Why the weenies need your help

The children of Chernobyl are just the tip of the iceberg

One of the most tragic aspects of the Chernobyl disaster and its aftermath is the way it affects people who weren’t even alive back in 1986. These are the real Chernobyl children, a whole generation blighted by a disaster from the past. Now, neglected and largely forgotten by the wider world, they have to live with the figurative as well as literal fallout of the accident.

The realities of life as a child of Chernobyl are harsh indeed. Their developing bodies are keen to absorb nutrients to aid growth, so their cells unwittingly take in huge quantities of radioactive material. And since some of the Chernobyl disaster’s byproducts mimic essential minerals like calcium, these poor kids’ bodies have absorbed the poison by the bucketload, thinking that it’s doing them good. It’s a recipe for disaster that has been cooking up for a quarter of a century and the outcome, as you might expect, is horrific, with grave long-term consequences. Incidences of childhood cancer in regions affected by Chernobyl are higher than in other areas, and even with the extra support provided by their governments, treatment can be expensive and difficult to come by.

There’s also a range of cardiac degradation conditions attributed to the disaster; collectively dubbed Chernobyl Heart, it is these that have given our charity its name. The cardiorheumatology department at Gomel Children’s Hospital - the only dedicated children’s hospital in the entire Gomel region of south-eastern Belarus - diagnoses and treats kids afflicted by all manner of hereditary and congenital heart conditions, ranging from high blood pressure to holes in the heart. However, they can only diagnose and treat the weenies, not operate, so if any of the little mites need operations, they have to travel over 200 miles to Minsk, and then all the way back to Gomel for ongoing post-operative care.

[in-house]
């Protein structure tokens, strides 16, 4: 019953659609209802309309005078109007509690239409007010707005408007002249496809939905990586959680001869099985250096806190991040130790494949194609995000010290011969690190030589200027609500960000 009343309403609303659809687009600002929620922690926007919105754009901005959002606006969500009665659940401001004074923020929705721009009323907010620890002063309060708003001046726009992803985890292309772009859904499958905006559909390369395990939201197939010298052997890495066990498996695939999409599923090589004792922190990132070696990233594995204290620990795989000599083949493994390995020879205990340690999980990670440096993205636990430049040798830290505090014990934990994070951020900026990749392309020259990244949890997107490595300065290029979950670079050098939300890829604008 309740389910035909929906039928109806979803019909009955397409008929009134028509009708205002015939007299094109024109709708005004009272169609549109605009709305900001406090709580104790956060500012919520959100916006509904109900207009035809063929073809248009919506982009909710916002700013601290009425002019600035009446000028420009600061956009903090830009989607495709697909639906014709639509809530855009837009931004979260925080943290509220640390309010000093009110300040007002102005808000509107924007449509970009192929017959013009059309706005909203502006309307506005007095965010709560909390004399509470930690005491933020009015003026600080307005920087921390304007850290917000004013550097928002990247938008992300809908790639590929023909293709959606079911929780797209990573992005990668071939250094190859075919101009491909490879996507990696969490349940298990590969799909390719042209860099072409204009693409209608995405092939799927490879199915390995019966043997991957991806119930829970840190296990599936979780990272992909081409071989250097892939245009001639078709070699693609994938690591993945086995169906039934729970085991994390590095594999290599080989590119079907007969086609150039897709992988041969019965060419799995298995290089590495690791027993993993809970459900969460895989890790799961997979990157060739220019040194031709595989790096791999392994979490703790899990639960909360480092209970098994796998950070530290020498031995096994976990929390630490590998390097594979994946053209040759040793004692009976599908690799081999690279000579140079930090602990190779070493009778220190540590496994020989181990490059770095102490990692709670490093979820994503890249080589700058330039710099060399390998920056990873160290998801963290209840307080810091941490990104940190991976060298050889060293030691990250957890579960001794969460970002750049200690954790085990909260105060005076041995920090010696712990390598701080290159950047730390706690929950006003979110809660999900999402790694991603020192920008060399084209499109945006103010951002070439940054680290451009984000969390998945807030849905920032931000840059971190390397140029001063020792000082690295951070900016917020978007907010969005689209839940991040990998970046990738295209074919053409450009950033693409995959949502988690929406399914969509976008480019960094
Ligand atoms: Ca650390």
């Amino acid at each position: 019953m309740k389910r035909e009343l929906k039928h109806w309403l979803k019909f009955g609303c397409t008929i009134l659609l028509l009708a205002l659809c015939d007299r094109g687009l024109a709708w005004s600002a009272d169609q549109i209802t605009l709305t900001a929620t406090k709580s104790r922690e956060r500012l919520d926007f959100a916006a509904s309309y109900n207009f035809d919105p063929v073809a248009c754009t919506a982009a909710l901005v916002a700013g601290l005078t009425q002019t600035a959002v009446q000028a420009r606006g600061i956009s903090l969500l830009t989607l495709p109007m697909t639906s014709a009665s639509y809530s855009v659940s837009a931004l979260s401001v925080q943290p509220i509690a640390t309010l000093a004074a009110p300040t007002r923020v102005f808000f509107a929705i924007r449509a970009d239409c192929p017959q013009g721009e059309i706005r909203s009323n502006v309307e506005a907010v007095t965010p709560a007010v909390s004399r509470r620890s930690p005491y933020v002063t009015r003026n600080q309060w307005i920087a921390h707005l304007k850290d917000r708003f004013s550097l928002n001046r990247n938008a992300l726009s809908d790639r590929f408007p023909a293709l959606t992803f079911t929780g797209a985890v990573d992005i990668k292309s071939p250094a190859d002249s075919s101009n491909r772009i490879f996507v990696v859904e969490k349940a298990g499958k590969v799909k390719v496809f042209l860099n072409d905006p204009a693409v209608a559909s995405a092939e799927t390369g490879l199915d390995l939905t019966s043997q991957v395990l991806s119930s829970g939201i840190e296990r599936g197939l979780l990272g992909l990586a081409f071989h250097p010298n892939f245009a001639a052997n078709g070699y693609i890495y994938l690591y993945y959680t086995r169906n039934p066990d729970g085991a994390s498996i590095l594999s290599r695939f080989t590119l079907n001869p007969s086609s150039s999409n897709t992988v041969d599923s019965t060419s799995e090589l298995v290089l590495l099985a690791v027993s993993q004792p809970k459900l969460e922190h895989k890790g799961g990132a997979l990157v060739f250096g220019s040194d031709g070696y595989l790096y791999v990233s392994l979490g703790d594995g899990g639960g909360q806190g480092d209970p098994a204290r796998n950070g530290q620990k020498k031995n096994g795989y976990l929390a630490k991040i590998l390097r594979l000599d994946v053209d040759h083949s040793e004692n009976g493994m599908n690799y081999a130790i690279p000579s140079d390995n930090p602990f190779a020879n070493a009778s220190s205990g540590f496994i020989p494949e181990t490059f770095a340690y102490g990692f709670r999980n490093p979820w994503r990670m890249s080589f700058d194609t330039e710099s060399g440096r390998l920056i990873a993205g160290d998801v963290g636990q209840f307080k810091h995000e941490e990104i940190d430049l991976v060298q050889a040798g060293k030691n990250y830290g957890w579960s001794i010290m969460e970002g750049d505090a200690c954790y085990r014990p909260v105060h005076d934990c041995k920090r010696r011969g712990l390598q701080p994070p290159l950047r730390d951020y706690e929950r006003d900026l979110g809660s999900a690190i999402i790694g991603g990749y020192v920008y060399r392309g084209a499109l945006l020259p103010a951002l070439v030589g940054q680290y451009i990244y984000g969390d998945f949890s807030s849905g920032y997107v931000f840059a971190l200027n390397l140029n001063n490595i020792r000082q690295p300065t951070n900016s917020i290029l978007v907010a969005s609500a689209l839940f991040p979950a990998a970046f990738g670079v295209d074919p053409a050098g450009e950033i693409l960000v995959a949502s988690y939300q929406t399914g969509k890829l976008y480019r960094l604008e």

Most of the Chernobyl children at Gomel Children’s Hospital won’t see their parents again. In some cases they’re orphans, and assuming they survive their illnesses (which is never a given) they’ll probably end up in a forlorn orphanage somewhere, denied the chances that many of us take for granted. In other cases their parents couldn’t afford to look after them, so they’ve just been abandoned to the not-so-tender mercies of the Chernobyl legacy.

Can you provide a ray of hope for the children of Chernobyl?

The doctors at Gomel Children’s Hospital do an amazing job of taking care of these children - little 'uns who didn’t have any choice about where they were born, who weren’t given a chance to escape the radiation, but who now suffer the consequences. Sadly, though, the hospital doesn’t have the resources, either in terms of money or equipment, to diagnose the various conditions quickly enough, meaning that in far too many cases the effects of the Chernobyl disaster and the general limitations of the healthcare system will ultimately claim the lives of these children.

Chernobyl Heart was founded in the simple, heartfelt belief that Gomel Children’s Hospital deserves more support. The Gomel Weenies have been given a pretty sound slap by the hands of fate, but we’re working as hard as we can to provide equipment and resources that can make a huge difference not just to the kids who are there now, but to the many others who will rely on the work of this outstanding yet neglected facility. And because we don’t take any administration costs out of the donations we receive, every penny makes a difference.

Together we can save these children’s lives. Click here to make a difference.

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Dima, a young boy in Gomel Children's Hospital A young girl in Gomel Children's Hospital A young man undergoing treatment at Gomel Children's Hospital
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